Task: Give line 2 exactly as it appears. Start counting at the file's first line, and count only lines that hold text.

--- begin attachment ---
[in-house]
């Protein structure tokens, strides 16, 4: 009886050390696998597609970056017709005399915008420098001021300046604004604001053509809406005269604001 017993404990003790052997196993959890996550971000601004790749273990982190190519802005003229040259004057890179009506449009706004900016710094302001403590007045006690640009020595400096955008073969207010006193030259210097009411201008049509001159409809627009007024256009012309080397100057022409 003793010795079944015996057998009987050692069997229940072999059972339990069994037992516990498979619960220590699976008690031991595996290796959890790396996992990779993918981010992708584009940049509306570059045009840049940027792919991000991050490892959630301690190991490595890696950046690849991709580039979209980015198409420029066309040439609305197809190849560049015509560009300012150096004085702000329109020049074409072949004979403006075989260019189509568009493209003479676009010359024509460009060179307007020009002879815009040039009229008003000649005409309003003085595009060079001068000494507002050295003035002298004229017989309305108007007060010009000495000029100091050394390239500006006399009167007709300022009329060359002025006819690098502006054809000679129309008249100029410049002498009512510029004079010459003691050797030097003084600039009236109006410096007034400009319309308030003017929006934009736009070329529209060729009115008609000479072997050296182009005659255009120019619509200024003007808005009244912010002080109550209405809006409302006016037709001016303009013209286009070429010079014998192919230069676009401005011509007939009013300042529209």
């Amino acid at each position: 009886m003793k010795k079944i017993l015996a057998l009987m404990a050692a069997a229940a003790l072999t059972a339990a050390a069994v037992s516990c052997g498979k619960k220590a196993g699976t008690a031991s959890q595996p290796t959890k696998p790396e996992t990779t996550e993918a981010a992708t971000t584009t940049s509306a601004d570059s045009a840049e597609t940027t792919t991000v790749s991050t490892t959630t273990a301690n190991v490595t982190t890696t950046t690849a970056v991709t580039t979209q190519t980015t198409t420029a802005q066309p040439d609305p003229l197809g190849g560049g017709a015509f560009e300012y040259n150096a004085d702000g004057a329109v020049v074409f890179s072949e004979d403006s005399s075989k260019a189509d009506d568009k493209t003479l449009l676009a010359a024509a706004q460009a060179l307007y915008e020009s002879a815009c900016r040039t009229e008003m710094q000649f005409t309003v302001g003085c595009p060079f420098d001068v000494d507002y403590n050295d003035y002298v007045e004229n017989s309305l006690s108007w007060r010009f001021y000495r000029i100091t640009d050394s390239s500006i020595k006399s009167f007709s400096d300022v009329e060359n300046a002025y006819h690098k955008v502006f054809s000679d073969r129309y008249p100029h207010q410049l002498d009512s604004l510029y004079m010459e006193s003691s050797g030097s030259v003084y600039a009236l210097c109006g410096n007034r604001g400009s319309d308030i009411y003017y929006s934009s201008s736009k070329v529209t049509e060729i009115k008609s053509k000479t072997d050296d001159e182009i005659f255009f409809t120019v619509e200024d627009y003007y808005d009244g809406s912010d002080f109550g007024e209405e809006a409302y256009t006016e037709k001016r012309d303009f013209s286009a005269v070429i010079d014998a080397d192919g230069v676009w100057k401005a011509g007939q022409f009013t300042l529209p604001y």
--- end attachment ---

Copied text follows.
């Protein structure tokens, strides 16, 4: 009886050390696998597609970056017709005399915008420098001021300046604004604001053509809406005269604001 017993404990003790052997196993959890996550971000601004790749273990982190190519802005003229040259004057890179009506449009706004900016710094302001403590007045006690640009020595400096955008073969207010006193030259210097009411201008049509001159409809627009007024256009012309080397100057022409 003793010795079944015996057998009987050692069997229940072999059972339990069994037992516990498979619960220590699976008690031991595996290796959890790396996992990779993918981010992708584009940049509306570059045009840049940027792919991000991050490892959630301690190991490595890696950046690849991709580039979209980015198409420029066309040439609305197809190849560049015509560009300012150096004085702000329109020049074409072949004979403006075989260019189509568009493209003479676009010359024509460009060179307007020009002879815009040039009229008003000649005409309003003085595009060079001068000494507002050295003035002298004229017989309305108007007060010009000495000029100091050394390239500006006399009167007709300022009329060359002025006819690098502006054809000679129309008249100029410049002498009512510029004079010459003691050797030097003084600039009236109006410096007034400009319309308030003017929006934009736009070329529209060729009115008609000479072997050296182009005659255009120019619509200024003007808005009244912010002080109550209405809006409302006016037709001016303009013209286009070429010079014998192919230069676009401005011509007939009013300042529209």